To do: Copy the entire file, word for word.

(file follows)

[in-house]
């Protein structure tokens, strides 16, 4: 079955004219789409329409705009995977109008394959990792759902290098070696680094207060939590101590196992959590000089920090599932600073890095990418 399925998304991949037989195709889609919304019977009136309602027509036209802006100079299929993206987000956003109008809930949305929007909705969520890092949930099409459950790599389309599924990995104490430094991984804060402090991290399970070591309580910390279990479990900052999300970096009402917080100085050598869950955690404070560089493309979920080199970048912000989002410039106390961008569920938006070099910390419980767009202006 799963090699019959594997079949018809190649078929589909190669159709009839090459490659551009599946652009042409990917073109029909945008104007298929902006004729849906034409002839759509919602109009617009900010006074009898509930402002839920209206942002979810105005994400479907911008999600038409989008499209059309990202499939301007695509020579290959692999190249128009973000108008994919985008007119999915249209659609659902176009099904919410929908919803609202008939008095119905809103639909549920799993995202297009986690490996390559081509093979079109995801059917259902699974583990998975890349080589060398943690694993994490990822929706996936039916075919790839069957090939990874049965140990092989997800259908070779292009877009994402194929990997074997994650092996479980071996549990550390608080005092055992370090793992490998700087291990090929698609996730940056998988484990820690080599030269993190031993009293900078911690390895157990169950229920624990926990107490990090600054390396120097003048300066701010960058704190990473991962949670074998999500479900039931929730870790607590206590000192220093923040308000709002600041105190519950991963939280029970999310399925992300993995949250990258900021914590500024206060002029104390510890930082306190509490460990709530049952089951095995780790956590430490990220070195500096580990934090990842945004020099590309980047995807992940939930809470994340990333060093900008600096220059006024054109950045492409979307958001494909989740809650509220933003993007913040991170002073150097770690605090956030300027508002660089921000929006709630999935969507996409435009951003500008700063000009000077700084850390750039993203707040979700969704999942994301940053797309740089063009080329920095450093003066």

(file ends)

[in-house]
């Protein structure tokens, strides 16, 4: 079955004219789409329409705009995977109008394959990792759902290098070696680094207060939590101590196992959590000089920090599932600073890095990418 399925998304991949037989195709889609919304019977009136309602027509036209802006100079299929993206987000956003109008809930949305929007909705969520890092949930099409459950790599389309599924990995104490430094991984804060402090991290399970070591309580910390279990479990900052999300970096009402917080100085050598869950955690404070560089493309979920080199970048912000989002410039106390961008569920938006070099910390419980767009202006 799963090699019959594997079949018809190649078929589909190669159709009839090459490659551009599946652009042409990917073109029909945008104007298929902006004729849906034409002839759509919602109009617009900010006074009898509930402002839920209206942002979810105005994400479907911008999600038409989008499209059309990202499939301007695509020579290959692999190249128009973000108008994919985008007119999915249209659609659902176009099904919410929908919803609202008939008095119905809103639909549920799993995202297009986690490996390559081509093979079109995801059917259902699974583990998975890349080589060398943690694993994490990822929706996936039916075919790839069957090939990874049965140990092989997800259908070779292009877009994402194929990997074997994650092996479980071996549990550390608080005092055992370090793992490998700087291990090929698609996730940056998988484990820690080599030269993190031993009293900078911690390895157990169950229920624990926990107490990090600054390396120097003048300066701010960058704190990473991962949670074998999500479900039931929730870790607590206590000192220093923040308000709002600041105190519950991963939280029970999310399925992300993995949250990258900021914590500024206060002029104390510890930082306190509490460990709530049952089951095995780790956590430490990220070195500096580990934090990842945004020099590309980047995807992940939930809470994340990333060093900008600096220059006024054109950045492409979307958001494909989740809650509220933003993007913040991170002073150097770690605090956030300027508002660089921000929006709630999935969507996409435009951003500008700063000009000077700084850390750039993203707040979700969704999942994301940053797309740089063009080329920095450093003066």